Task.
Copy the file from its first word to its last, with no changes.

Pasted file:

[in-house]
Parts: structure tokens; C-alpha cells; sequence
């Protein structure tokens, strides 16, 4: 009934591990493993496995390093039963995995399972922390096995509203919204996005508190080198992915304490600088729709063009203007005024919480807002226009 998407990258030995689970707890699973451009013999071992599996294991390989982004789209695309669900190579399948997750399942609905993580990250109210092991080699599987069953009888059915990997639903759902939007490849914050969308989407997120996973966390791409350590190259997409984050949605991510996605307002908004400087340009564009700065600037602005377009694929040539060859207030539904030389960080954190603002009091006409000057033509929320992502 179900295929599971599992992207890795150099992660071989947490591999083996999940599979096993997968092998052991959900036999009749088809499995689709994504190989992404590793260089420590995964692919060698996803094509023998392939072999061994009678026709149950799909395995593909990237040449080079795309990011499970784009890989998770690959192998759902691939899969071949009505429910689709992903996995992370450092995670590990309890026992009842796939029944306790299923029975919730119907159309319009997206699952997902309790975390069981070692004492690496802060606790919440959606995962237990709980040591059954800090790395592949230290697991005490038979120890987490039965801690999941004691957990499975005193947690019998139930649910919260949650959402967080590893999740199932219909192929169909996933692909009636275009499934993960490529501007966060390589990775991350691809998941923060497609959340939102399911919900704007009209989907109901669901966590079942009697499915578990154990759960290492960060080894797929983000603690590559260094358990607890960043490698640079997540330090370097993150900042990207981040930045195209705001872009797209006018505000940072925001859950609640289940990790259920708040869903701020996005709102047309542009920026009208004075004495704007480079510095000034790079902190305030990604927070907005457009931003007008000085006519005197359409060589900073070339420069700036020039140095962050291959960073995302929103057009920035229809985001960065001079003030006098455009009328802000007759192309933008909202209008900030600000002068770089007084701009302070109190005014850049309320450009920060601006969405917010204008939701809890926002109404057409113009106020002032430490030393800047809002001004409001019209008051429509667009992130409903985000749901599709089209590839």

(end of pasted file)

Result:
[in-house]
Parts: structure tokens; C-alpha cells; sequence
């Protein structure tokens, strides 16, 4: 009934591990493993496995390093039963995995399972922390096995509203919204996005508190080198992915304490600088729709063009203007005024919480807002226009 998407990258030995689970707890699973451009013999071992599996294991390989982004789209695309669900190579399948997750399942609905993580990250109210092991080699599987069953009888059915990997639903759902939007490849914050969308989407997120996973966390791409350590190259997409984050949605991510996605307002908004400087340009564009700065600037602005377009694929040539060859207030539904030389960080954190603002009091006409000057033509929320992502 179900295929599971599992992207890795150099992660071989947490591999083996999940599979096993997968092998052991959900036999009749088809499995689709994504190989992404590793260089420590995964692919060698996803094509023998392939072999061994009678026709149950799909395995593909990237040449080079795309990011499970784009890989998770690959192998759902691939899969071949009505429910689709992903996995992370450092995670590990309890026992009842796939029944306790299923029975919730119907159309319009997206699952997902309790975390069981070692004492690496802060606790919440959606995962237990709980040591059954800090790395592949230290697991005490038979120890987490039965801690999941004691957990499975005193947690019998139930649910919260949650959402967080590893999740199932219909192929169909996933692909009636275009499934993960490529501007966060390589990775991350691809998941923060497609959340939102399911919900704007009209989907109901669901966590079942009697499915578990154990759960290492960060080894797929983000603690590559260094358990607890960043490698640079997540330090370097993150900042990207981040930045195209705001872009797209006018505000940072925001859950609640289940990790259920708040869903701020996005709102047309542009920026009208004075004495704007480079510095000034790079902190305030990604927070907005457009931003007008000085006519005197359409060589900073070339420069700036020039140095962050291959960073995302929103057009920035229809985001960065001079003030006098455009009328802000007759192309933008909202209008900030600000002068770089007084701009302070109190005014850049309320450009920060601006969405917010204008939701809890926002109404057409113009106020002032430490030393800047809002001004409001019209008051429509667009992130409903985000749901599709089209590839």